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Researchers Develop Method to Reuse Incandescent Light Bulbs' Wasted Energy


A team of researchers came up with a new method of maximizing the efficiency of incandescent light bulbs, which are known for being highly inefficient.

According to BBC News, incandescent light bulbs typically use up to three percent of its energy for light, whereas the rest goes into generating heat. Thus, they have been scrutinized for their wastefulness.

Published in the journal Nature Nanotechnology, the new study detailed a process of re-using the majority of wasted energy to emit light.

Incandescent light bulbs were banned in the European Union and Canada, while they are no longer imported to the United States. They have since been replaced by the more efficient compact fluorescent (CFL) and LED bulbs, but at a higher cost.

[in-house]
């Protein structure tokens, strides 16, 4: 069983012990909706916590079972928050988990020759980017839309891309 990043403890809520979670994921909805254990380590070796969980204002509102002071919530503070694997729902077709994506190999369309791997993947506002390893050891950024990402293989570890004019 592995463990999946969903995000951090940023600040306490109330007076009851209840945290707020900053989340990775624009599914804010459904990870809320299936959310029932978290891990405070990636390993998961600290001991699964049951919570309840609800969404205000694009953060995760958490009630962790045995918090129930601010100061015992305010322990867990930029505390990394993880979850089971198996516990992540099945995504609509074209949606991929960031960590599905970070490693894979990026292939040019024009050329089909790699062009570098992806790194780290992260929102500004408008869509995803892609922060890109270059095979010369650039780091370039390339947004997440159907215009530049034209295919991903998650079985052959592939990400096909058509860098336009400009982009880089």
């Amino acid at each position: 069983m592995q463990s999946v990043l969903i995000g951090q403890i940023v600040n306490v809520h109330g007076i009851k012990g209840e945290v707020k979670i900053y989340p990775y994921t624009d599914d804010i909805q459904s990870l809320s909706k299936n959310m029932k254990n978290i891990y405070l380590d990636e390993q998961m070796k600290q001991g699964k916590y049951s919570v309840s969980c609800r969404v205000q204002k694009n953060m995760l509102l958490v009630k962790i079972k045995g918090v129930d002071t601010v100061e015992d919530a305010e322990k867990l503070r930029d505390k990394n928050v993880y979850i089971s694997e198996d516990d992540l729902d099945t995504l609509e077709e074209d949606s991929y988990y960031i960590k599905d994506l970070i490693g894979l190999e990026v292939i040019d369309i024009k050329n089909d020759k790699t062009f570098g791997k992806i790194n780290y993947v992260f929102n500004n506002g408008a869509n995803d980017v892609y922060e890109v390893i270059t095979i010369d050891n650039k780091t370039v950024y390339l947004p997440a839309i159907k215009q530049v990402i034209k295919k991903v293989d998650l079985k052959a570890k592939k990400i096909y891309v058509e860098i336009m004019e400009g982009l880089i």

"LEDs are great things, and people should be buying them," study co-author Marin Soljači, a professor of physics at the Massachusetts Institute of Technology, said in a press release. "But understanding these basic properties about the way light, heat, and matter interact and how the light's energy can be more efficiently harnessed is very important to a wide variety of things."

The researchers' method involves a structure within the bulb redirecting leaked infrared radiation back to the filament, where it is used for light.

"Thomas Edison was not the first one to work on the design of the light bulb, but what he did was figure out how to mass produce it cheaply and keep it stable longer than 10 hours, these are still the two critical criteria. These are the questions we are trying to answer now," Soljači told BBC News. "We have this huge challenge that the world is facing right now, global warming and energy efficiency and this gives you one more tool in the toolbox to meet that huge challenge.

"We are very excited about the potential though."

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